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Valérian Cece, Noémie Lienhart, Virginie Nicaise, Emma Guillet-Descas and Guillaume Martinent

, associations between YBRSQ scores and demographic variables (sex, competitive level, and type of sport) were assessed with multiple indicators multiple causes (MIMIC) models. With the MIMIC models, we examined uniform DIF as well as the influence of covariates on YBRSQ scores ( Morin, Marsh, & Nagengast, 2013

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Sebastian Uhrich and Martin Benkenstein

This article reports the findings of an investigation into the atmosphere in stadiums during live team sports. Experiencing this special atmosphere represents an essential part of the total service provided by the organizers of sport events. However, existing research into the concept of atmosphere focuses on the retail environment. Our first step was therefore to define sport stadium atmosphere as a theoretical construct, drawing on theories from environmental psychology. We then developed a mimic (multiple indicator-multiple cause) model to measure the construct. To specify the mimic model, we generated and selected formative measures by means of a delphi study (N = 20), qualitative expert interviews (N = 44), and an indicator sort task (N = 34). The results indicate that various physical and social aspects of the stadium environment are causal indicators of sport stadium atmosphere. Following this, we conducted phenomenological interviews with spectators at sport events (N = 5) to identify typical affective responses to stadium environment (representing the reflective indicators of the mimic model). These interviews revealed that fans’ experience of stadium environment is characterized by high levels of arousal and pleasure. In addition to our findings, the mimic model developed in this study represents a useful tool for future research into sport stadium atmosphere.

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Andrew J. Martin, David V. Tipler, Herbert W. Marsh, Garry E. Richards and Melinda R. Williams

This study presents a new, multidimensional approach to physical activity motivation that is operationalized through four primary factors: adaptive cognitive dimensions, adaptive behavioral dimensions, impeding cognitive dimensions, and maladaptive behavioral dimensions. Among 171 Australian high school students, the study assessed the structure of this four-factor framework (a within-network construct validity approach) and also examined the relationships between motivation and three key correlates: flow in physical activity, physical self-concept, and physical activity level (a between-network construct validity approach). The four-factor framework demonstrated within-network validity in the form of reliable subscales and a sound factor structure. In terms of between-network validity, relationships between the adaptive behavioral and cognitive aspects of motivation and physical self-concept, flow, and activity levels were found to be positive and significant, whereas significant inverse relationships were found between impeding and maladaptive motivation dimensions and flow and physical self-concept. Additional analysis utilizing multiple-indicator multiple-cause (MIMIC) modeling showed that during earlier adolescence girls are more motivated than boys to engage in physical activity, but by later adolescence boys are more motivated to do so. Results are interpreted in terms of future directions for possible physical activity interventions aimed at increasing both the uptake and continuation of activity.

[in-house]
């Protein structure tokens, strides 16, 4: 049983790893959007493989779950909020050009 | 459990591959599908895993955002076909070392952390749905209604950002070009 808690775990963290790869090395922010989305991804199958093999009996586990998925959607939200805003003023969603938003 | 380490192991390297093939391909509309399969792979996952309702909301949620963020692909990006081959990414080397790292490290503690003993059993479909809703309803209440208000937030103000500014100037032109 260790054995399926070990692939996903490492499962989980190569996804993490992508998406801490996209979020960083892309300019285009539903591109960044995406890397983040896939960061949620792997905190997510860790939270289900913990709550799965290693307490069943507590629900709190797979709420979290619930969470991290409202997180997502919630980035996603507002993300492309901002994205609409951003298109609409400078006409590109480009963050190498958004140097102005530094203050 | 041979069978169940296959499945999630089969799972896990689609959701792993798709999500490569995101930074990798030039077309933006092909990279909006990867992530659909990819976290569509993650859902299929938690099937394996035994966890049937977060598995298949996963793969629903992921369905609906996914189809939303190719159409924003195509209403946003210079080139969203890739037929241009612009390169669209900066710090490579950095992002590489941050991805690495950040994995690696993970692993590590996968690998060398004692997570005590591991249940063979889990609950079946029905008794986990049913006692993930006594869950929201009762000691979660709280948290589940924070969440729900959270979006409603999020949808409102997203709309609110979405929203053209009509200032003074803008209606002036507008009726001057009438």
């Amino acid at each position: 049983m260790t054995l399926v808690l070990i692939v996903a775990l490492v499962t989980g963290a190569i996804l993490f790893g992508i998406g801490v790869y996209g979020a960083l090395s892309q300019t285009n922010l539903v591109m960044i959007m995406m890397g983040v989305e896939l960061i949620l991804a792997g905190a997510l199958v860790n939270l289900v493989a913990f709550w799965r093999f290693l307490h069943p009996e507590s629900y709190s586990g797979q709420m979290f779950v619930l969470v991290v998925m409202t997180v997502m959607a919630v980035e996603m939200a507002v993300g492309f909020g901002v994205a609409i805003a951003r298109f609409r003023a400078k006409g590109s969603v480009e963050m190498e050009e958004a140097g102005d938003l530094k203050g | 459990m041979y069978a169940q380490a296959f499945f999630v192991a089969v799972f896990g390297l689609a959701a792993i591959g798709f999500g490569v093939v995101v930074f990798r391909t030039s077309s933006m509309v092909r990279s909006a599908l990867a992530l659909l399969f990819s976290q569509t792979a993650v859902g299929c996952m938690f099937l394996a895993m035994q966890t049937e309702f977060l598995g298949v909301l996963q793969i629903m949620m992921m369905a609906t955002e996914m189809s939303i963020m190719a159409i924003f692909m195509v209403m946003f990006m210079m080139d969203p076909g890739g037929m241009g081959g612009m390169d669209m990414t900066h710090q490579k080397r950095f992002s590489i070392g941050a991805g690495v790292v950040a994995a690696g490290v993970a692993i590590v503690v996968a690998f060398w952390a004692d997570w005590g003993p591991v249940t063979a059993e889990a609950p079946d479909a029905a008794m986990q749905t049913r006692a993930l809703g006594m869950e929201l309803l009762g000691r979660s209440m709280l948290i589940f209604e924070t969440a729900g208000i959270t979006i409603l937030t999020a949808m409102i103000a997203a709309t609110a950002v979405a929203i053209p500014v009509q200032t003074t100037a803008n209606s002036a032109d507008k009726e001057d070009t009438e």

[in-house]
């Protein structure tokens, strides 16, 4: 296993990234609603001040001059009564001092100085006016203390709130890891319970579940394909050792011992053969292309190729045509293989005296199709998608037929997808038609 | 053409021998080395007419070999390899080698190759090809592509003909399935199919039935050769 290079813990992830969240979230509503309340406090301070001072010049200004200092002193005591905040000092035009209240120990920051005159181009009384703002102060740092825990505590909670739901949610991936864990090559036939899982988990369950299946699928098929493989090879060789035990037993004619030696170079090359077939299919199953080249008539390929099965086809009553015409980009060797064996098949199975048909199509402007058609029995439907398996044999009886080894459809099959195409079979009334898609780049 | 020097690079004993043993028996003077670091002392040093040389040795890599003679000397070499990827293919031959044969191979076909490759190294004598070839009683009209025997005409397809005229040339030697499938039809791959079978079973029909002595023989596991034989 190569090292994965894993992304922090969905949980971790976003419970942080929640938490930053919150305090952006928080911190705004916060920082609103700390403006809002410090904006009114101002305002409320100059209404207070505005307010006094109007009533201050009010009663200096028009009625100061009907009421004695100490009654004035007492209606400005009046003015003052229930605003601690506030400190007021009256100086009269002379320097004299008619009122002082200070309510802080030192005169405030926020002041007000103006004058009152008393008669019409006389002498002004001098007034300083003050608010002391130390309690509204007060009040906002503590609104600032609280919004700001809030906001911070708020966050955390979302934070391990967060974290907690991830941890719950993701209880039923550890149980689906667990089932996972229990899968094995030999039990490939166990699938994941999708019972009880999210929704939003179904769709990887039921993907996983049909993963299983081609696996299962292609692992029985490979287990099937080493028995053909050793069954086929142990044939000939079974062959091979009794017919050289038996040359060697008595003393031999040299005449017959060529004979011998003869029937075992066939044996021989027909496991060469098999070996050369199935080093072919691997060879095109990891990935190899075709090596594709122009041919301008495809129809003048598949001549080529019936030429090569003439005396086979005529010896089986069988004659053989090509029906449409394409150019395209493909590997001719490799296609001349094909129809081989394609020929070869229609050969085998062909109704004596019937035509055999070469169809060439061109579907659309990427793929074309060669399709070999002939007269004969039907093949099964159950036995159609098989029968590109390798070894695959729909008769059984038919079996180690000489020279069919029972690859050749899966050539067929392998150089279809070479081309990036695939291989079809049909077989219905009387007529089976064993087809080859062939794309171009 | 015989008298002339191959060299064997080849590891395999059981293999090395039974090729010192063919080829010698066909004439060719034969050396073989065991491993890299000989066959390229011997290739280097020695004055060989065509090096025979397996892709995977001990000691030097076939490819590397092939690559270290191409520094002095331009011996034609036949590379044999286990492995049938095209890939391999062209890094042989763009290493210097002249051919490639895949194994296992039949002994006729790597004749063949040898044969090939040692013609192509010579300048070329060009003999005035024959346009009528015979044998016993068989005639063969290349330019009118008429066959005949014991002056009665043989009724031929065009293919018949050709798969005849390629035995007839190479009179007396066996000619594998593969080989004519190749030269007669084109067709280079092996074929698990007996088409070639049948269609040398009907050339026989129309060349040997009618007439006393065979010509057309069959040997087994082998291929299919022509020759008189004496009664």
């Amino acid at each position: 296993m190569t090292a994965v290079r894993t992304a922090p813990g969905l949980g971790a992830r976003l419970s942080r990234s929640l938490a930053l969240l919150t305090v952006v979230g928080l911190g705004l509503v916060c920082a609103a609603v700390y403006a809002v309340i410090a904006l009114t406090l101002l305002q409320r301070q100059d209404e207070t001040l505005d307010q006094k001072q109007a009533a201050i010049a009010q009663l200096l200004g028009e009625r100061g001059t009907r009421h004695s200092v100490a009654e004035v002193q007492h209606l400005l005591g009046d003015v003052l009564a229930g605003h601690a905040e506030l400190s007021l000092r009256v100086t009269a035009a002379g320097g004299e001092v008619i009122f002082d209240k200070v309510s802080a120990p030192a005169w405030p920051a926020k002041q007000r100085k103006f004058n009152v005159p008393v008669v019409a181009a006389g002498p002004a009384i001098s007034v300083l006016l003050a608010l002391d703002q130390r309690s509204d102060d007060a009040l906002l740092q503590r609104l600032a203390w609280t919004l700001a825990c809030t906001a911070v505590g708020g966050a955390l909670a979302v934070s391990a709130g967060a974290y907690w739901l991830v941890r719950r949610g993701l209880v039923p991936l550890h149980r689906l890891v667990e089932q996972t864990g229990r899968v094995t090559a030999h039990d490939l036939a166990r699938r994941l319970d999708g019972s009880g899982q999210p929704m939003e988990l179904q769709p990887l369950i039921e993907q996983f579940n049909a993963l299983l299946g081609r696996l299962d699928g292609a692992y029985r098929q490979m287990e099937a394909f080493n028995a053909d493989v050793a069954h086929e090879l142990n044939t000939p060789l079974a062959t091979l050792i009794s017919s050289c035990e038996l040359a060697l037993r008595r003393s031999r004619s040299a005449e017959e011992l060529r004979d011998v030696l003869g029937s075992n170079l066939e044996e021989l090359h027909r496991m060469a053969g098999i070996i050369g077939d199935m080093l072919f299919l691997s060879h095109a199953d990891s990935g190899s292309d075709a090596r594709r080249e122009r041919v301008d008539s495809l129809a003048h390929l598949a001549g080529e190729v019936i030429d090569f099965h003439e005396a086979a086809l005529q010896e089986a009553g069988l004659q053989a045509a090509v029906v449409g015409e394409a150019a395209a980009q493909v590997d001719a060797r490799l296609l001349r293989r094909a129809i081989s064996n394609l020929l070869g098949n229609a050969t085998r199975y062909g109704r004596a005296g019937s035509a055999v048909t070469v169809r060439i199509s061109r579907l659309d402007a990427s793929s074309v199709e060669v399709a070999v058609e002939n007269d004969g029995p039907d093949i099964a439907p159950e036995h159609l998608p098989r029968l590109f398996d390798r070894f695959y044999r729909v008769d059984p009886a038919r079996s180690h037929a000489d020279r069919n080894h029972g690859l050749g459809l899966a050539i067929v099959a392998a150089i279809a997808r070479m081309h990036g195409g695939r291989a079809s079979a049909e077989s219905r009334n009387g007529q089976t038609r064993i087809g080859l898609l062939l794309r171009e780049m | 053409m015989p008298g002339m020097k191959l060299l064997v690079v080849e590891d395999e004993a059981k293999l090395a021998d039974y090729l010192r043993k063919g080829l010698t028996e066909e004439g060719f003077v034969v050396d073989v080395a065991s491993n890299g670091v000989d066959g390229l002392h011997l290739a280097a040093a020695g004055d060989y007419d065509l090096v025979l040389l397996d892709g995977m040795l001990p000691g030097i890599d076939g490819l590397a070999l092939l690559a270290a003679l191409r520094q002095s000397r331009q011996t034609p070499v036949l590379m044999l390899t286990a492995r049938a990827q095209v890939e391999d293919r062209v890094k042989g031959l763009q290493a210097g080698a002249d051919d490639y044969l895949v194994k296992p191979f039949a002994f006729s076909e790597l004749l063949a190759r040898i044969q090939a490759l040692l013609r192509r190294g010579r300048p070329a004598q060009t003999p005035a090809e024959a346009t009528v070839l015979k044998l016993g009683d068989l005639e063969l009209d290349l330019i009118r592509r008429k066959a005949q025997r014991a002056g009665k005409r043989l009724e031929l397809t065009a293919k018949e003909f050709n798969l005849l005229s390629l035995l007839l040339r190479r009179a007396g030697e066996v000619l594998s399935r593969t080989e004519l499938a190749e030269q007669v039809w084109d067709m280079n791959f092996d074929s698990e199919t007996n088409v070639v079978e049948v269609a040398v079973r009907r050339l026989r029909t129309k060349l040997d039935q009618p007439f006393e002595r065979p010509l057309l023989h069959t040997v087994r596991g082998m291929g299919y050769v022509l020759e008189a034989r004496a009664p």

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James Du, Heather Kennedy, Jeffrey D. James and Daniel C. Funk

answer these questions, we surveyed participants of two distance-running events held in the northeastern United States. A Multiple Indicator Multiple Causes (MIMIC) model was used to identify five theoretically supported benefits resulting from PSE training and participation: (a) euphoric, (b

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Collin A. Webster, Diana Mîndrilă, Chanta Moore, Gregory Stewart, Karie Orendorff and Sally Taunton

model with the entire sample, using the same estimation procedure (Model 3). After reaching an optimal factor structure, we included the implementation variable as a covariate on the identified factors. This is a multiple indicator multiple cause model (MIMIC model), which helps determine whether the